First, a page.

Friday, December 16, 2011

A Guide To The Project Management Body Of Knowledge: (PMBOK Guide) From Project Management Institute

A Guide to the Project Management Body of Knowledge: (Pmbok Guide)

A Guide to the Project Management Body of Knowledge: (PMBOK Guide)
From Project Management Institute

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Average customer review:
(124 customer reviews)

Product Description

The PMBOK9(r) Guide – Fourth Edition continues the tradition of excellence in project management with a standard that is even easier to understand and implement, with improved consistency and greater clarification.

  • Standard language has been incorporated throughout the document to aid reader understanding.
  • New data flow diagrams clarify inputs and outputs for each process.
  • Greater attention has been placed on how Knowledge Areas integrate in the context of Initiating, Planning, Executing, Monitoring & Controlling, and Closing process groups.
  • Two new processes are featured: Identify Stakeholders and Collect Requirements.
Product Details
  • Amazon Sales Rank: #1321 in Books
  • Published on: 2008-12-31
  • Original language: English
  • Number of items: 1
  • Dimensions: 1.06" h x 8.38" w x 10.88" l, 2.51 pounds
  • Binding: Paperback
  • 459 pages
Customer Reviews

Most helpful customer reviews

311 of 328 people found the following review helpful.
1An almost necessary evil
By Jason Stokes
Starting off, I'm a certified PMP. I went through the process, memorized everything PMI wanted me to memorize, and passed the test. That said, this book isn't worth the paper it's written on.

The good:
- You have to memorize the PMI project management process step by step, as a lot of the test questions involve what comes next, what comes first in this phase, etc. This book does go through all the steps one at a time, with some description.
- It makes a good paperweight or looks impressive on a bookshelf.

The bad:
- It must have been written by aliens, come to earth to mess with aspiring project managers through developing the most unreadable reference book ever.
- Many of the charts and graphs just aren't that high quality - as if they were done by a child in crayon then translated to digital
- It is very expensive, and doesn't help you actually pass the exam.
- Minor changes from the third edition - but you'll be tested on the most recent edition. This is like a college textbook money grab.

Buy another book. I used the Rita Mulcay book and found it very helpful, as it had hints on the types of questions that will be used, as well as helpful exercises to study, and questions at the end of each chapter. It was also written by someone with faculties in any human spoken language.

97 of 99 people found the following review helpful.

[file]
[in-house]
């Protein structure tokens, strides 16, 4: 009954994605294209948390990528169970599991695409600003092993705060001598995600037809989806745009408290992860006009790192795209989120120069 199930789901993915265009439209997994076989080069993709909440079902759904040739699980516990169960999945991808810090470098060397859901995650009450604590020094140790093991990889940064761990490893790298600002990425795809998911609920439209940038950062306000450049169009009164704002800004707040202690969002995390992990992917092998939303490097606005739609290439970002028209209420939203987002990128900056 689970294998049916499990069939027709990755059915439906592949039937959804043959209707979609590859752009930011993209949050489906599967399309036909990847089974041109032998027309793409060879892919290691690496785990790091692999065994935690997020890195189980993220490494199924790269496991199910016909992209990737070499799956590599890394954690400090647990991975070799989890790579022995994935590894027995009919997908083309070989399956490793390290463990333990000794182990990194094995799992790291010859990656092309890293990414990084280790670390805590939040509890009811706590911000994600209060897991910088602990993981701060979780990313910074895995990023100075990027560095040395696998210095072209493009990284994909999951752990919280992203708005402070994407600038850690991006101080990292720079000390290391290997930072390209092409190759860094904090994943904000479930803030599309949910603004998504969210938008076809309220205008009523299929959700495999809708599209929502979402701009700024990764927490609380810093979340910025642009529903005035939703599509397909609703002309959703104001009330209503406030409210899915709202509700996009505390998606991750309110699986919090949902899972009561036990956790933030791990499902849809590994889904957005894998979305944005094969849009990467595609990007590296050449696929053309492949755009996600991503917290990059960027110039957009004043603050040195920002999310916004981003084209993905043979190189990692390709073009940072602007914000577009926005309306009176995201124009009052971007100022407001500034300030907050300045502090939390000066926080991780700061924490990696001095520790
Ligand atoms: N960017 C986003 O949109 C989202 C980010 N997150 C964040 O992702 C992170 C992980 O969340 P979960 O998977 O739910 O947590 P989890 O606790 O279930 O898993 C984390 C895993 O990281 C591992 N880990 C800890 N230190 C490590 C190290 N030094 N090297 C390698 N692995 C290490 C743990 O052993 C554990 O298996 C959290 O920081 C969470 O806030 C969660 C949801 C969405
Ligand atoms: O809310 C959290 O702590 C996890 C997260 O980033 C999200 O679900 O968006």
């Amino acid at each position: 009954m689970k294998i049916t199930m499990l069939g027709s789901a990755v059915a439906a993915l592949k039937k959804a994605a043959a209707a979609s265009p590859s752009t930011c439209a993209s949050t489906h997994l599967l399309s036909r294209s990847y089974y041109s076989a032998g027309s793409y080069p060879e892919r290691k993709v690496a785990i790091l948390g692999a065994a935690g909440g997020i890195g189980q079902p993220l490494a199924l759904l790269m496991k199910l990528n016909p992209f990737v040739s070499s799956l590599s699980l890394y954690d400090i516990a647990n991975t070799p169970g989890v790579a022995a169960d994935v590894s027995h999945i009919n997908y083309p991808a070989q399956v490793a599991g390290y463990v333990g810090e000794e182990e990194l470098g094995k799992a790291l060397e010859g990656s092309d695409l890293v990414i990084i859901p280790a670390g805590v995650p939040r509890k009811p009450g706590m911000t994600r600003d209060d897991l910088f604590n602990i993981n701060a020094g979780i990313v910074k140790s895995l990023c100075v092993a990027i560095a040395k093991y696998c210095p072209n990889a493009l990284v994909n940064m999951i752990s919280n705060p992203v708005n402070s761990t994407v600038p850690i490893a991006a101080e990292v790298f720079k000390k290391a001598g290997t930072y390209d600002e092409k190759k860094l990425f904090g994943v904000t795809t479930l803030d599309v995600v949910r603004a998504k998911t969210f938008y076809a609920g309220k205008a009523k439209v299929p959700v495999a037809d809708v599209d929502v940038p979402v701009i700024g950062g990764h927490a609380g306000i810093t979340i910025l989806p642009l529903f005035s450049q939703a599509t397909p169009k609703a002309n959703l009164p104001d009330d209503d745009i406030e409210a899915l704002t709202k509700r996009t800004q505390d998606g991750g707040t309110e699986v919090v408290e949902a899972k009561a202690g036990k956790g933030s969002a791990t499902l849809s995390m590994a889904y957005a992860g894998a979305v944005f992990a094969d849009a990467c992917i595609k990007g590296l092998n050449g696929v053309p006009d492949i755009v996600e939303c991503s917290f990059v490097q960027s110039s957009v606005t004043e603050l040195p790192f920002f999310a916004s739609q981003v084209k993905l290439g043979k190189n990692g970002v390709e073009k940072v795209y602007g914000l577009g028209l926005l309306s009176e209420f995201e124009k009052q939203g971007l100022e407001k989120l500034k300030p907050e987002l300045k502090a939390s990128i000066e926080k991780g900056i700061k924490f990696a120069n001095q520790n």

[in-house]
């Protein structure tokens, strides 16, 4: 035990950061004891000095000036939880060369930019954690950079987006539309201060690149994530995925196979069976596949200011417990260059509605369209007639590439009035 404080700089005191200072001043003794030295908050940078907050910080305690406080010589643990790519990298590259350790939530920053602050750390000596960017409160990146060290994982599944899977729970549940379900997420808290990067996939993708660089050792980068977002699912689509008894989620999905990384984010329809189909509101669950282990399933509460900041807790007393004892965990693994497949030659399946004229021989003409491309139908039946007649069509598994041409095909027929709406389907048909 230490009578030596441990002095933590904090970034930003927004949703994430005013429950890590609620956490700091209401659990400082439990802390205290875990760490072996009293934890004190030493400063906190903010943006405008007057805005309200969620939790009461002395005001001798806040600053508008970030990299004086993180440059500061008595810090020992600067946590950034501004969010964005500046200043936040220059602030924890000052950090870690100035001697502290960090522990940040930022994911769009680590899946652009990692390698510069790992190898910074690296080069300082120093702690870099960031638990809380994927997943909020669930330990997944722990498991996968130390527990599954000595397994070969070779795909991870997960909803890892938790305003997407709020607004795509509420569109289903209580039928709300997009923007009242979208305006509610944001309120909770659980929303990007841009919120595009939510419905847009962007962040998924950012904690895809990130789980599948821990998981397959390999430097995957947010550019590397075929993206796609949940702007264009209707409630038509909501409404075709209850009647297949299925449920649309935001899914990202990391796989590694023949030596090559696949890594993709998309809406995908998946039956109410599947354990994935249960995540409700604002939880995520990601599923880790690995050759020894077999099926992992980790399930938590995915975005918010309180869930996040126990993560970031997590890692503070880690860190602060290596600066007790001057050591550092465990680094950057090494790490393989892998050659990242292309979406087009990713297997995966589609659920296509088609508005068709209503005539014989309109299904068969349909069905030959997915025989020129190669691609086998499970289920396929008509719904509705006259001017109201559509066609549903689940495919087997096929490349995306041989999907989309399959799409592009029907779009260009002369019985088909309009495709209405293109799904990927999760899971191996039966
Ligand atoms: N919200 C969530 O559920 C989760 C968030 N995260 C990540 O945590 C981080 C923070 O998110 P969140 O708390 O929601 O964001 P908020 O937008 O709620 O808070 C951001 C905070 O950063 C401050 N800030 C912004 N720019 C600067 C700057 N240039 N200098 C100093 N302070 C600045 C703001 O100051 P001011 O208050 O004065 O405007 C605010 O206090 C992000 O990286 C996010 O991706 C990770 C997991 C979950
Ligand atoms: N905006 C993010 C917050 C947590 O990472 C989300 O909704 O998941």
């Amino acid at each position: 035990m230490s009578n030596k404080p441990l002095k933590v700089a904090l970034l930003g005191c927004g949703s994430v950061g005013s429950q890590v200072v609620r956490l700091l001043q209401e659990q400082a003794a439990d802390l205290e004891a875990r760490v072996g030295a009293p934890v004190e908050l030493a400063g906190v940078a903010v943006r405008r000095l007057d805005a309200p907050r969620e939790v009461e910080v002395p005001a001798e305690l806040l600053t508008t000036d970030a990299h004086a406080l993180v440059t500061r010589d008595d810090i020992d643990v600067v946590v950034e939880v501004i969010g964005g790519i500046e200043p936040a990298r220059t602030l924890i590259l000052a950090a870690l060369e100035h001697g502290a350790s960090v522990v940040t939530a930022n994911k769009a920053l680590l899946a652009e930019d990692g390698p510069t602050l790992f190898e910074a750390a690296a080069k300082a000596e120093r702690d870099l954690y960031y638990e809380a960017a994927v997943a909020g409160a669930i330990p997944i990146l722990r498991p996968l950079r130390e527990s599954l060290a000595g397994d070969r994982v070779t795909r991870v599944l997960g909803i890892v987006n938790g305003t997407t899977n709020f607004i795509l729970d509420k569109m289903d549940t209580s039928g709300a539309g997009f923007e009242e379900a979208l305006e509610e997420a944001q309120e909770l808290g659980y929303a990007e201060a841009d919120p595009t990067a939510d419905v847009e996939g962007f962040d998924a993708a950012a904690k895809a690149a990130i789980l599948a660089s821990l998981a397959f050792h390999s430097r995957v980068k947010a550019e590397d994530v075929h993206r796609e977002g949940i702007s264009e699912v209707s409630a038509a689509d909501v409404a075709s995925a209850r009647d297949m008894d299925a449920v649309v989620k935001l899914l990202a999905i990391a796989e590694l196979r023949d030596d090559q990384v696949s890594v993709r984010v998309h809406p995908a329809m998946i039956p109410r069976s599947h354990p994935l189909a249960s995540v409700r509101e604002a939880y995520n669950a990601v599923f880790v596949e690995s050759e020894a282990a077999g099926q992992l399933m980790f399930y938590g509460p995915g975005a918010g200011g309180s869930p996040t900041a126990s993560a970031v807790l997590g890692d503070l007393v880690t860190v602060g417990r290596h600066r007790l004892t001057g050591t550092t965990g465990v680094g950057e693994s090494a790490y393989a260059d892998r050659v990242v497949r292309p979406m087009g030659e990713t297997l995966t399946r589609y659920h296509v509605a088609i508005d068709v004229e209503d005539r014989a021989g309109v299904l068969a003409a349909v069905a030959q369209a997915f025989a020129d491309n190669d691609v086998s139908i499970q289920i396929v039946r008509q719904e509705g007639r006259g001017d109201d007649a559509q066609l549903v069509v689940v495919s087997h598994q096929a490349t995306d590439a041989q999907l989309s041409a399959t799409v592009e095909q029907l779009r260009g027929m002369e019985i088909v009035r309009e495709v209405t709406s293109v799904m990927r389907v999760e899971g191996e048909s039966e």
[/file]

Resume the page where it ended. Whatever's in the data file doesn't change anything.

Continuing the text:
4A must for PMP exam unless you are a PMI member
By Brad

For taking PMP test, you MUST have this book.

However, you probably don't need this book if you are going to take PMP test and here is why:

1. Taking PMP exam costs you $555.
2. Membership of PMI is $105, student membership is $40. Almost anyone can join PMI.
3. If you are PMI member and then taking PMP exam is $405.
4. It is cheaper to join the PMI and then take PMP exam.
5. After you join PMI, you will be allowed to downloaded a digital copy of PMBOK, as many languages as you want, such as English, French, Chinese (2 of them), Spanish, ....

82 of 87 people found the following review helpful.
3Good Info, Difficult Read
By Peter Brooks
I used this book plus free online test questions and exams to pass the PMP exam so it can be done.

The good: By studying just this book and the free online tests, you can pass the PMP test (I did). For an experienced PM, the definitions and calculations are not difficult to learn (learn = memorize).

The bad: Much of PMBOK deals with process input, tools, techniques, and outputs. The organization of these makes them extremely difficult to learn. There is no overall construct that integrates them and brings them all together to make them easy to learn. My understanding is that some paid courses organize these better than the PMBOK and provide either mnemonic devices and/or better diagrams / charts.

My strategy:

- Read the PMBOK.
- Underline definitions, key words, and input, tools, techniques, and outputs.
- Memorize the underlined info.
- Practice the calculations.
- Take the online tests. Refer to references in the answers as needed.
- Iterate the above steps until I got 80% or more on the online tests.

For an experienced PM, few concepts in the book will be unknown. It is a matter of making sure you know the PMBOK specifics for the test.


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